Perdue: Canada can keep supply management, not Class 7

Anna-Lisa Laca
Farm Journal
Agriculture Minister Lawrence MacAulay, right, and U.S. Secretary of Agriculture Sonny Perdue talk with reporters at MacAulay's farm in Midgell, Prince Edward Island, Canada, on Friday, June 15, 2018.

While discussions to renegotiate the North American Free Trade Agreement continue, many want to see Canada end their supply management system. U.S. Agriculture Secretary Sonny Perdue says the U.S. should not ask Canada to get rid of supply management, but it’s unlikely an agreement will be reached unless they get rid of Class 7. 

“It's not our job to tell Canada they shouldn't have a parliamentary system or supply management, but they can't use their supply management system to negatively affect our dairy producers south of the border,” Perdue said following a trip to Canada last week. 

Canada should manage their supply, Perdue said, not use their system to flood world markets. 

“I don't know if it’s appropriate for the United States to tell Canada that they have to eliminate their supply management,” he said. “If they manage the supply then that relieves the problem that we have.”

According to Perdue, if Canada consumers want to pay more for dairy products that’s their nation’s business. He says when over production, blended prices, high domestic prices and undercutting export prices converge, that’s “when it becomes a problem for our producers and our business” he said.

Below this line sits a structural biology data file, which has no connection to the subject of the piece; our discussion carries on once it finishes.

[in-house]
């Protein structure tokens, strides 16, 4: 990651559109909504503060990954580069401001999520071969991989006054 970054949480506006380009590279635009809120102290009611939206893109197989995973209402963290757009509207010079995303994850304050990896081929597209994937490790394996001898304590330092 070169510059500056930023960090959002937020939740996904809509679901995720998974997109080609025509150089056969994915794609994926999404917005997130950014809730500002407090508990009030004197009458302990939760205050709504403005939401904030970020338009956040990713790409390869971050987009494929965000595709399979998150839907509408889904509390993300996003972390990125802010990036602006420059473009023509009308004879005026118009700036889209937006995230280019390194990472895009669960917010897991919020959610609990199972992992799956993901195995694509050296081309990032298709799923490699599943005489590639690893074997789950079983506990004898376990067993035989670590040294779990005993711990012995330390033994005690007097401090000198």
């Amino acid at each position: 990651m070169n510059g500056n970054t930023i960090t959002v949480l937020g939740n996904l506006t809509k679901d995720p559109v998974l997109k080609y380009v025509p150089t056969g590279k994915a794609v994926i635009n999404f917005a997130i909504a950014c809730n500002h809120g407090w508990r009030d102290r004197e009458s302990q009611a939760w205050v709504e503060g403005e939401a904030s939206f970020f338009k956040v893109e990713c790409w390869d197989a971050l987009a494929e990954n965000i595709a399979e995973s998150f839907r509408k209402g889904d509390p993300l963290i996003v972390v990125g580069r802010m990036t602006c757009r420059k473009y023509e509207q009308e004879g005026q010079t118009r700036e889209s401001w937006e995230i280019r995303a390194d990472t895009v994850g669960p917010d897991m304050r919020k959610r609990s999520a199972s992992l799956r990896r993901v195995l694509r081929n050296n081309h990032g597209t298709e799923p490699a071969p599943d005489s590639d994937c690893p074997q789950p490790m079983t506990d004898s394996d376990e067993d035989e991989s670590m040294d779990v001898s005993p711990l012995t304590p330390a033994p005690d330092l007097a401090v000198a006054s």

“If they want to maintain a supply management issue in their dairy, and there are strong political thoughts about that up here, then that is their business,” he said. “But then manage the supply to control that supply so it's not over produced and spilling over into the export market.”

Perdue points to Canada’s new pricing structure, Class 7, as the reason for overproduction. 

“They created this lower price Class 7 in order to compete with our dairy producers and compete on the world export market,” he explained. “Frankly, I don't know how we can go forward if Canada insists on a Class 7 part of their program. Hopefully we can make that clear to them regarding their supply management [that we are] simply asking them to manage their supply domestically. That's what a supply management program is all about and we insist that they do that.”

“Reprinted by permission of Farm Journal media, June 2018”